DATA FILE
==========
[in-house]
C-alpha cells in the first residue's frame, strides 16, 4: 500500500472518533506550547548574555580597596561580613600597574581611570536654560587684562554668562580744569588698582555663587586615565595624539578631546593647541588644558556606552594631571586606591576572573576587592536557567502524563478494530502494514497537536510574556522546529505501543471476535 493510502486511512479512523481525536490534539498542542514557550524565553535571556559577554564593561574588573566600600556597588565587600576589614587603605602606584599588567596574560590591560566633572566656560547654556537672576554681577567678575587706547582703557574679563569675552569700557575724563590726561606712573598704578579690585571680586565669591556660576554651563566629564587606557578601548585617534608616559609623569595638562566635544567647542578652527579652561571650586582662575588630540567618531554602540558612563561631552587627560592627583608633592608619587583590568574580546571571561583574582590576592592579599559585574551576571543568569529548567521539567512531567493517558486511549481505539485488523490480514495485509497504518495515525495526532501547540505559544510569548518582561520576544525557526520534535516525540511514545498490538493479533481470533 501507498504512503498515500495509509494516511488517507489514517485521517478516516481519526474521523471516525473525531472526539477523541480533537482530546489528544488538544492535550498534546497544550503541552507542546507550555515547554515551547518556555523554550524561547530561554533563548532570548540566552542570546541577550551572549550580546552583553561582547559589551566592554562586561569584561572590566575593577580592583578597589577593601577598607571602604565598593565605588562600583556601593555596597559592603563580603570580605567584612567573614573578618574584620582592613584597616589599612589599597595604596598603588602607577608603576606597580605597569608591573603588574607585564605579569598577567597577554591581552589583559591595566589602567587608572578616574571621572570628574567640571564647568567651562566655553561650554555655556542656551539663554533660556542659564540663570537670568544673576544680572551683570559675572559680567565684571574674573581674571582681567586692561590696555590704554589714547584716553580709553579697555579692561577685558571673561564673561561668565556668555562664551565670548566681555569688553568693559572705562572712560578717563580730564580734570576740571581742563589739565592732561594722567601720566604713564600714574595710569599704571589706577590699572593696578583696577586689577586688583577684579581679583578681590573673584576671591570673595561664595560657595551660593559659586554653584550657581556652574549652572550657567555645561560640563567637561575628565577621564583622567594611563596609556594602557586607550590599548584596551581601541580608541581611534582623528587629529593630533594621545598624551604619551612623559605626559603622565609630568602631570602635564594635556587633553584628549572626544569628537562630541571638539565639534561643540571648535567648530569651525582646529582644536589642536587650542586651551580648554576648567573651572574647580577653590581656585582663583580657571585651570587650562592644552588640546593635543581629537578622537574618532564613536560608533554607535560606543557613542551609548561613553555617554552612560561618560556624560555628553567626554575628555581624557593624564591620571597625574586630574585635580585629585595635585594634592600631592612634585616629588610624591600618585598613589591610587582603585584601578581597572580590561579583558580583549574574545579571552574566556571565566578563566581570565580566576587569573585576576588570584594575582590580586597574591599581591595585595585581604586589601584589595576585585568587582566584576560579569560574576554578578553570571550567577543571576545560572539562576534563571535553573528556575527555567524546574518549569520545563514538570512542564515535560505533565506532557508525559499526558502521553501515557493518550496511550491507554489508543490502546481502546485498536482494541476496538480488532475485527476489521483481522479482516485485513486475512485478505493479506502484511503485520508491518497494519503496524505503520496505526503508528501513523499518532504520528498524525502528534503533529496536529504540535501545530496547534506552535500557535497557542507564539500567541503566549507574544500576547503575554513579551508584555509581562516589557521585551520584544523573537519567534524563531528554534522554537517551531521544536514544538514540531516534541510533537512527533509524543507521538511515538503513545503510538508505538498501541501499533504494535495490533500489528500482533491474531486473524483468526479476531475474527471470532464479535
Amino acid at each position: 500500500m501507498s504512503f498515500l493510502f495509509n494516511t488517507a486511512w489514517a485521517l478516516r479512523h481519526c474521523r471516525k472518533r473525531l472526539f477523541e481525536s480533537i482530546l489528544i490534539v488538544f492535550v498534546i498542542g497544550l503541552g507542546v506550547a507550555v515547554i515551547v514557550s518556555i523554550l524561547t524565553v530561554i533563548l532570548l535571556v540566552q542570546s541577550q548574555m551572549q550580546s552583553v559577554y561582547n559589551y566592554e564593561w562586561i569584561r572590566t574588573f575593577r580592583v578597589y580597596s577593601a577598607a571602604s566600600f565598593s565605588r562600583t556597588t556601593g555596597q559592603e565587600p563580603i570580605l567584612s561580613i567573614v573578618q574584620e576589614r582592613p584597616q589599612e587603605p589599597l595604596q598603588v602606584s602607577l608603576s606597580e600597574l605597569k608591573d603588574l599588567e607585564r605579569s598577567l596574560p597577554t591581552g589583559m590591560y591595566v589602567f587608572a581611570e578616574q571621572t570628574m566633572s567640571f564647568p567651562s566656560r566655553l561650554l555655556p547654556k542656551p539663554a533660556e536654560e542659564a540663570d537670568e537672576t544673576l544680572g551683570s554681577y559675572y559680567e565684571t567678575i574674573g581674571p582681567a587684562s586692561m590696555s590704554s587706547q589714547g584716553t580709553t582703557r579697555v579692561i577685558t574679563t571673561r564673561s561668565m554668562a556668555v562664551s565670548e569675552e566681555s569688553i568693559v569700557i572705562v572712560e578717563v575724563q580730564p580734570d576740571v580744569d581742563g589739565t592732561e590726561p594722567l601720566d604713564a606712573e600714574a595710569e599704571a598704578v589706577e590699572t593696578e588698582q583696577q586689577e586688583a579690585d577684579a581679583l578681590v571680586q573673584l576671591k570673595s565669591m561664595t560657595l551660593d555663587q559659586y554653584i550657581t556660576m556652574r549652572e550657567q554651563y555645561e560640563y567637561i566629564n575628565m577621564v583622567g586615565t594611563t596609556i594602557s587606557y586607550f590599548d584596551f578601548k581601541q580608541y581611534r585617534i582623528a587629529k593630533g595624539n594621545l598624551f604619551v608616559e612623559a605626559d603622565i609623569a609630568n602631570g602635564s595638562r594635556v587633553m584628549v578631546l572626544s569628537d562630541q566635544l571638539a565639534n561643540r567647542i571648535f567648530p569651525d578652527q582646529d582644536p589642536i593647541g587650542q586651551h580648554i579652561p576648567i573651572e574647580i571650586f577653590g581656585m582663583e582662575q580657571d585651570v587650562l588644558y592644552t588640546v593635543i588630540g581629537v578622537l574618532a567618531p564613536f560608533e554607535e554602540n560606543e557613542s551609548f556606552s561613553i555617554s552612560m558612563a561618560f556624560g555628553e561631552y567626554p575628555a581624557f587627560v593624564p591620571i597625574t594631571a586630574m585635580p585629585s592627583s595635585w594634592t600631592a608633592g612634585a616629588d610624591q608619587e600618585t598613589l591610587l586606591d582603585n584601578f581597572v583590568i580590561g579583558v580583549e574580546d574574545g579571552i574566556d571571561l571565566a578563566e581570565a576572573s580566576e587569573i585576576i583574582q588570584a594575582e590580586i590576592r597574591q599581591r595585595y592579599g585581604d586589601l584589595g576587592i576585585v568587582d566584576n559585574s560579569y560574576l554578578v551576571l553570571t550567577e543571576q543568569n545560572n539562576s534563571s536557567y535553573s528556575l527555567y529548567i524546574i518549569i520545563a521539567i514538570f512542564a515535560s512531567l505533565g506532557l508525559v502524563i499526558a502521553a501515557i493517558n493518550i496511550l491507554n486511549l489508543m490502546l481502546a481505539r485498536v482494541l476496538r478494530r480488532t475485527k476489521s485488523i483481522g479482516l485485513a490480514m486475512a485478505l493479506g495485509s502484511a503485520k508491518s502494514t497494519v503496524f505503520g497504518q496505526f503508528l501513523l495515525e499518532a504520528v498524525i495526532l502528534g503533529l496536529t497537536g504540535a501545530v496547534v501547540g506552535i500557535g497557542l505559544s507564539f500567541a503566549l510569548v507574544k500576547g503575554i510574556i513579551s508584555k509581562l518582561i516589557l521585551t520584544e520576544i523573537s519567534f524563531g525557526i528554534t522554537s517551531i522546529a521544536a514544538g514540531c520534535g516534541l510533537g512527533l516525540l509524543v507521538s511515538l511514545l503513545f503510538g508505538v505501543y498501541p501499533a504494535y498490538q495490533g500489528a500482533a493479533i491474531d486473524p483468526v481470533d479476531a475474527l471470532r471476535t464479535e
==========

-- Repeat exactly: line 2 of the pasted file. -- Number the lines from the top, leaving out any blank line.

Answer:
C-alpha cells in the first residue's frame, strides 16, 4: 500500500472518533506550547548574555580597596561580613600597574581611570536654560587684562554668562580744569588698582555663587586615565595624539578631546593647541588644558556606552594631571586606591576572573576587592536557567502524563478494530502494514497537536510574556522546529505501543471476535 493510502486511512479512523481525536490534539498542542514557550524565553535571556559577554564593561574588573566600600556597588565587600576589614587603605602606584599588567596574560590591560566633572566656560547654556537672576554681577567678575587706547582703557574679563569675552569700557575724563590726561606712573598704578579690585571680586565669591556660576554651563566629564587606557578601548585617534608616559609623569595638562566635544567647542578652527579652561571650586582662575588630540567618531554602540558612563561631552587627560592627583608633592608619587583590568574580546571571561583574582590576592592579599559585574551576571543568569529548567521539567512531567493517558486511549481505539485488523490480514495485509497504518495515525495526532501547540505559544510569548518582561520576544525557526520534535516525540511514545498490538493479533481470533 501507498504512503498515500495509509494516511488517507489514517485521517478516516481519526474521523471516525473525531472526539477523541480533537482530546489528544488538544492535550498534546497544550503541552507542546507550555515547554515551547518556555523554550524561547530561554533563548532570548540566552542570546541577550551572549550580546552583553561582547559589551566592554562586561569584561572590566575593577580592583578597589577593601577598607571602604565598593565605588562600583556601593555596597559592603563580603570580605567584612567573614573578618574584620582592613584597616589599612589599597595604596598603588602607577608603576606597580605597569608591573603588574607585564605579569598577567597577554591581552589583559591595566589602567587608572578616574571621572570628574567640571564647568567651562566655553561650554555655556542656551539663554533660556542659564540663570537670568544673576544680572551683570559675572559680567565684571574674573581674571582681567586692561590696555590704554589714547584716553580709553579697555579692561577685558571673561564673561561668565556668555562664551565670548566681555569688553568693559572705562572712560578717563580730564580734570576740571581742563589739565592732561594722567601720566604713564600714574595710569599704571589706577590699572593696578583696577586689577586688583577684579581679583578681590573673584576671591570673595561664595560657595551660593559659586554653584550657581556652574549652572550657567555645561560640563567637561575628565577621564583622567594611563596609556594602557586607550590599548584596551581601541580608541581611534582623528587629529593630533594621545598624551604619551612623559605626559603622565609630568602631570602635564594635556587633553584628549572626544569628537562630541571638539565639534561643540571648535567648530569651525582646529582644536589642536587650542586651551580648554576648567573651572574647580577653590581656585582663583580657571585651570587650562592644552588640546593635543581629537578622537574618532564613536560608533554607535560606543557613542551609548561613553555617554552612560561618560556624560555628553567626554575628555581624557593624564591620571597625574586630574585635580585629585595635585594634592600631592612634585616629588610624591600618585598613589591610587582603585584601578581597572580590561579583558580583549574574545579571552574566556571565566578563566581570565580566576587569573585576576588570584594575582590580586597574591599581591595585595585581604586589601584589595576585585568587582566584576560579569560574576554578578553570571550567577543571576545560572539562576534563571535553573528556575527555567524546574518549569520545563514538570512542564515535560505533565506532557508525559499526558502521553501515557493518550496511550491507554489508543490502546481502546485498536482494541476496538480488532475485527476489521483481522479482516485485513486475512485478505493479506502484511503485520508491518497494519503496524505503520496505526503508528501513523499518532504520528498524525502528534503533529496536529504540535501545530496547534506552535500557535497557542507564539500567541503566549507574544500576547503575554513579551508584555509581562516589557521585551520584544523573537519567534524563531528554534522554537517551531521544536514544538514540531516534541510533537512527533509524543507521538511515538503513545503510538508505538498501541501499533504494535495490533500489528500482533491474531486473524483468526479476531475474527471470532464479535